In California, the 3rd District Court of Appeal just made a key cannabis-related ruling. Specifically, the court overturned the criminal convictions of five prisoners who were previously charged with having weed in their prison cells.
Obviously, this is an important decision for the prisoners involved. But it also has much broader implications.
Specifically, the California appeals court has now officially declared that it is legal for prisoners in the state to possess up to an ounce of cannabis in prison.
An Important Judicial Decision
The new decision came in response to the earlier conviction of inmates caught with weed.
When the five prisoners were originally caught with weed, they were hit with criminal charges—despite the fact that possession of marijuana is legal in California.
Following the conviction, the five inmates appealed the decision. And now, after reviewing the case, the appeals court has sided with the prisoners.
“According to the plain language of . . . Proposition 64, possession of less than an ounce of cannabis in prison is no longer a felony,” the court wrote in its decision. “Smoking or ingesting cannabis in prison remains a felony and prison regulations forbid possession.”
Upholding the Will of the Voters
The court’s decision is based largely on a very close reading of California’s legalization bills. In particular, the court said it was focused on upholding the specific wording of these laws because that’s what voters approved.
One section of California’s cannabis laws talks specifically about marijuana at Department of Corrections facilities. Importantly, that section says that consumption is not allowed by prisoners. But it does not say anything about possession.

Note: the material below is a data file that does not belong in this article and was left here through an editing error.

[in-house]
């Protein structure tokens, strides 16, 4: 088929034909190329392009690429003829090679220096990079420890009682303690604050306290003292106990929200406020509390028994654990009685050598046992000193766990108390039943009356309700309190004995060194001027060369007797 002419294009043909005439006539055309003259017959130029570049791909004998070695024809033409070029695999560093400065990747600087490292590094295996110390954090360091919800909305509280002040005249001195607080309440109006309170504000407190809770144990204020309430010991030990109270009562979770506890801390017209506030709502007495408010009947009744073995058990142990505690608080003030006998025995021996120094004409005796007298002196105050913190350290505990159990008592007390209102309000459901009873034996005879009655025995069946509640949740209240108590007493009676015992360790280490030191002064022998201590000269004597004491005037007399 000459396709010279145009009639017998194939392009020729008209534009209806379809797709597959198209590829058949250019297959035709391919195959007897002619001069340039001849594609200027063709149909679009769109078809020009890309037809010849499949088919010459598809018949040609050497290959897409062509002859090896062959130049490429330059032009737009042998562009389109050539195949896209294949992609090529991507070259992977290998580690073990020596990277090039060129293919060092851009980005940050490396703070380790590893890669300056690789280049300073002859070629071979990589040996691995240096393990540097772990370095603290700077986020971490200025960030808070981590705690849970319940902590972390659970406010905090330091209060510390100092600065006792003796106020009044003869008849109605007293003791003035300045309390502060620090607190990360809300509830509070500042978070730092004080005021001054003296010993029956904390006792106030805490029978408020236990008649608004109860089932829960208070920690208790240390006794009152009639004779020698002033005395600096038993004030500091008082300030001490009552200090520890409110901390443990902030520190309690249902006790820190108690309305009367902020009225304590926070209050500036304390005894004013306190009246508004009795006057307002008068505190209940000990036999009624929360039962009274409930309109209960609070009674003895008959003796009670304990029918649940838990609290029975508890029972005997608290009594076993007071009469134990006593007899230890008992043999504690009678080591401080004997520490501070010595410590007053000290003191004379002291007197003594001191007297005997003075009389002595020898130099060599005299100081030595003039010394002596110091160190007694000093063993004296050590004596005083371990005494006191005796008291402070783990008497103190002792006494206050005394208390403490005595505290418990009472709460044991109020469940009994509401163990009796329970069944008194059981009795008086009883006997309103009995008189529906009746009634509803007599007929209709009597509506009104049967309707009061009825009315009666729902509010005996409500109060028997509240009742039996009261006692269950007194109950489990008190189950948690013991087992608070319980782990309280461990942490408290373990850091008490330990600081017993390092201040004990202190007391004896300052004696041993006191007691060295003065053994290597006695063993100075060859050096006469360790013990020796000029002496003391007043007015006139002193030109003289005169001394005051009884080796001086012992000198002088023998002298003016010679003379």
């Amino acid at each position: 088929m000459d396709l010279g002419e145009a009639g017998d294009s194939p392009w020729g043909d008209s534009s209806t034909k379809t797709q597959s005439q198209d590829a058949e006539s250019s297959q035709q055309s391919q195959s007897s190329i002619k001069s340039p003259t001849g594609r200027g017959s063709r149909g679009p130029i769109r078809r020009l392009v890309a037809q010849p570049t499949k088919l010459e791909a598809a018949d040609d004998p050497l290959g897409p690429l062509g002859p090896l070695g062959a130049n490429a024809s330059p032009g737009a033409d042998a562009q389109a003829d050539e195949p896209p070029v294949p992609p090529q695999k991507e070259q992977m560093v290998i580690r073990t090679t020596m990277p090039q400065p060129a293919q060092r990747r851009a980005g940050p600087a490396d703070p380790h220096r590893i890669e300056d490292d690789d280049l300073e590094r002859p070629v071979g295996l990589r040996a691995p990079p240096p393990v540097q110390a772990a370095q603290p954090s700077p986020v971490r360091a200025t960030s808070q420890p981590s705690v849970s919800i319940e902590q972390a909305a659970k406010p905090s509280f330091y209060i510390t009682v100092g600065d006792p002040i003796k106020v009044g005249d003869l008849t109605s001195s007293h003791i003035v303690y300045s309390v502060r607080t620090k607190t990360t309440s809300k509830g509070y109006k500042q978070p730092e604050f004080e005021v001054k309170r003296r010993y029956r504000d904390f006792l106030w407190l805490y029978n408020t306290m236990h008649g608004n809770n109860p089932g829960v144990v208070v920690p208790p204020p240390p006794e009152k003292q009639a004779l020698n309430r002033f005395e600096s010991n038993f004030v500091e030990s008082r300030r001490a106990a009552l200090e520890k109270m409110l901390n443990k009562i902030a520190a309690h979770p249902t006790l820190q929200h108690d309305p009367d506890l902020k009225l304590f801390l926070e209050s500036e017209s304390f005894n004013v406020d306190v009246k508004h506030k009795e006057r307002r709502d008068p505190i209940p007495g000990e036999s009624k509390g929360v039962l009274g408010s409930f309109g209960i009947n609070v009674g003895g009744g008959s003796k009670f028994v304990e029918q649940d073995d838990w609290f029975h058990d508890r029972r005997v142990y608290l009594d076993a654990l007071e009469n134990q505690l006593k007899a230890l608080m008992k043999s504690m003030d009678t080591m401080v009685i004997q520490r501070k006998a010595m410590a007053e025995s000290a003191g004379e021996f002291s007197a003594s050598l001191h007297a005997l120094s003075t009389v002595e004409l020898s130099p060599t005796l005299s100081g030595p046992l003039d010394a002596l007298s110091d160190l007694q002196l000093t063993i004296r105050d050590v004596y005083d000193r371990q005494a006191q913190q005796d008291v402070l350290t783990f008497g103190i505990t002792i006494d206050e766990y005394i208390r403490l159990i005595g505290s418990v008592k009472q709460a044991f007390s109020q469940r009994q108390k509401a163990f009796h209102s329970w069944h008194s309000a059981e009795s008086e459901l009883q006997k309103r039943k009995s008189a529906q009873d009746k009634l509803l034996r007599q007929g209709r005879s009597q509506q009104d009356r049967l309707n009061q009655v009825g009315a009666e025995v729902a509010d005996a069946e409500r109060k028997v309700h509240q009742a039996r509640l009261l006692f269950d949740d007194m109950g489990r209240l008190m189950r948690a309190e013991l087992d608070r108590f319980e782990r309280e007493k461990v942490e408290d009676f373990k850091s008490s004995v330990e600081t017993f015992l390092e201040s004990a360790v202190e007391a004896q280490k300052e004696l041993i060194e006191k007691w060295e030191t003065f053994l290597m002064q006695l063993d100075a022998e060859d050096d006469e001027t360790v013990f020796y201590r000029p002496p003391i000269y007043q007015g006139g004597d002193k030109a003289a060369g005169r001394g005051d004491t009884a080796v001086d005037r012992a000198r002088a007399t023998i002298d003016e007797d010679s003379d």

“Thus, the electorate specifically addressed the issue of cannabis in prisons and expressly prohibited use, not possession,” the court’s decision said. “The plain language of the statutes is clear—possession of less than an ounce of cannabis is no longer a prohibited controlled substance . . . and, therefore, possession is no longer a felony, even in prison.”
The court added: “consumption, not possession, is the act the voters determined should remain criminalized if the user is in prison.”
For many who agree with the appeals court’s new decision, it’s all about honoring what voters approved.
“The voters made quite clear their intention to avoid spending state and county funds prosecuting possession of less than an ounce of marijuana,” Sacramento County Assistant Public Defender Leonard Tauman told local news source KTLA5. He also said that the court’s ruling “quite properly honored what the electorate passed.”
Possession, But No Consumption
Key in all this is the difference between possession and consumption. In fact, the courts are very clear on this point. The only thing that is legal is possession. Prisoners still cannot actually consume any weed.
That means that prisoners are legally allowed to own a bit of weed. But they can’t do anything with it other than possessing it.
Even more, this ruling does not mean prisoners won’t face punishment. That’s because the ruling only deals with criminal charges. Specifically, the ruling says inmates can’t be charged with a crime for possession of weed.
But they can still be punished for breaking prison rules. And that could lead to other penalties. Specifically, inmates could have good behavior time revoked. Or it could land a prisoner in solitary confinement.